Thursday, March 22, 2012

Okinawa: JAL City Hotel Naha and Its Wonderful Buffet Breakfast!

Lobby of JAL City Hotel Naha - there's wi-fi here, and three Internet PC terminals

We stayed at the JAL City Hotel Naha which is smack dab on Kokusai Street, the shopping belt of the capital.

The hotel is clean, modern and well-appointed. Very decent Western-style business hotel, with English-speaking concierge staff. There's free wi-fi in the lobby (see above), and three computer terminals with Internet access for guests to use.

Nice rooms in JAL City Hotel Naha
Hotels in Japan tend to be infamously cramped and small, but this one is quite decent.

The single bed is super comfy!
The single bed I had was very comfortable. I also like the bedside alarm clock - it has a softly increasing ring that lifts you gently from slumber, instead of jarring you awake. First time I am seeing a comfort robe with buttons instead of a sash.

Writing desk and vanity with TV on one side
A writing desk/dresser and a lounging area take up the window end of the room. The TV is all Japanese though. There's some pay TV but it also looks to be Japanese only.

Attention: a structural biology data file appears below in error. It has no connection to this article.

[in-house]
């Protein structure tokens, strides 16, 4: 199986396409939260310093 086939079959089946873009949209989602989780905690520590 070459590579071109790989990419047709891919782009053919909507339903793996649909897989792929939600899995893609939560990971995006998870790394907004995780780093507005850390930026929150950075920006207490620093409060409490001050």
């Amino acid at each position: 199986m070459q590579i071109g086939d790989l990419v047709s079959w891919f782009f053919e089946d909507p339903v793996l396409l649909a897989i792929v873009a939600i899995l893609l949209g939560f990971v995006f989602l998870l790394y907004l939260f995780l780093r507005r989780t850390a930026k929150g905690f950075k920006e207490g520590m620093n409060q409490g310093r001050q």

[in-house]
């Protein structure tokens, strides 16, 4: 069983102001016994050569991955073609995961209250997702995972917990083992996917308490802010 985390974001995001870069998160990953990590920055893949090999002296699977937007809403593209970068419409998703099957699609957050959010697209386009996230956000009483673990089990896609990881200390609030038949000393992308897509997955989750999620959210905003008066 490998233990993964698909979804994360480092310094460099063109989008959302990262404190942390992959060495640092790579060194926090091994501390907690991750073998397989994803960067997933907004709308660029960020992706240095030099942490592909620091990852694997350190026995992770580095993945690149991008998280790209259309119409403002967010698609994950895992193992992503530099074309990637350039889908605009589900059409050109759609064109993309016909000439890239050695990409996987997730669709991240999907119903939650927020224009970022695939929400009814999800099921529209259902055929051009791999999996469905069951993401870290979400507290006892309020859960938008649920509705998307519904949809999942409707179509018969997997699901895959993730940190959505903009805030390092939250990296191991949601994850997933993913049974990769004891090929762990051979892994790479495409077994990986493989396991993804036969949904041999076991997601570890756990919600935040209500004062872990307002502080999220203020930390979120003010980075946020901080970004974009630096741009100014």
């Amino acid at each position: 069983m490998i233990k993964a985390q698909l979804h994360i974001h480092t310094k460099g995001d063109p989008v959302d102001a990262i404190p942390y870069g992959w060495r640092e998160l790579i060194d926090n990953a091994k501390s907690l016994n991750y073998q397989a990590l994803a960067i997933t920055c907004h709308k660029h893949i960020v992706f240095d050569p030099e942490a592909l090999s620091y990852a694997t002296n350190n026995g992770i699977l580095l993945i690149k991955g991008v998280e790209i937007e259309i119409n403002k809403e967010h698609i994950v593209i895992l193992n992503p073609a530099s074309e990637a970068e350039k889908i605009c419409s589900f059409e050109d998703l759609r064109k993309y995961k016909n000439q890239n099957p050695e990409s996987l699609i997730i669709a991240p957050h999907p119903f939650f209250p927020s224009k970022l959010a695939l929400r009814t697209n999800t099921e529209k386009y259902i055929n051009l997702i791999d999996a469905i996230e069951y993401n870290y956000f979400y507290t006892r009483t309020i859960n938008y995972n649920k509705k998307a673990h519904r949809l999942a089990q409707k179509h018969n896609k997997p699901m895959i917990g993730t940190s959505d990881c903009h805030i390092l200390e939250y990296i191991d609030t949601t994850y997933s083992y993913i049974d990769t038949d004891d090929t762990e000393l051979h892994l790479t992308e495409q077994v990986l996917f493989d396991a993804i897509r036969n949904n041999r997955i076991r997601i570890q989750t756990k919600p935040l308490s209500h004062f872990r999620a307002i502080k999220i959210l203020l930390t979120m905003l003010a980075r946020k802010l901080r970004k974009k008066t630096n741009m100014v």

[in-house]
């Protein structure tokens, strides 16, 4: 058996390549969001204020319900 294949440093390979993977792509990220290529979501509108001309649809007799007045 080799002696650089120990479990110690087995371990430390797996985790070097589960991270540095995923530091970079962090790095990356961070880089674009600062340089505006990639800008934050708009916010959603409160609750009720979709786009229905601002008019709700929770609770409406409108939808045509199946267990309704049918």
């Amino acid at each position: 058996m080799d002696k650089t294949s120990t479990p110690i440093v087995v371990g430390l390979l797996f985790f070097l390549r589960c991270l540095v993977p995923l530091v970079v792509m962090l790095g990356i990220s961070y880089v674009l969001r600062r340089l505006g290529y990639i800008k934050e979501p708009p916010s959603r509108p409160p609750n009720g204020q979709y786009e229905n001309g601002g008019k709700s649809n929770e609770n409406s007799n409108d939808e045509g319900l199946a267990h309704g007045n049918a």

The "wardrobe" is just a small closet right at the entrance, where you can hang your coat
The closet is really tiny and is right next to the door/entrance. I guess it's convenient in that you can hang your coat straight away. They even have a room freshener in spray bottle for you. Nice touch.

Bathroom even has heated mirror!
The bathroom is easily three times the size of normal hotel bathrooms on mainland Japan. I was surprised when I examined the mirror - the section above the sink is heated, so you won't have steam condensation fogging up the mirror! So thoughtful!

I love Japanese bathtubs - narrower but deep - perfect for that hot soak. Add some bath salts and you can have your little pretend onsen at a temperature you can control.

A safety guide?
I later discovered later an interesting booklet in the hotel room advising guests on various aspects of safety. Boring manual? Not in the least!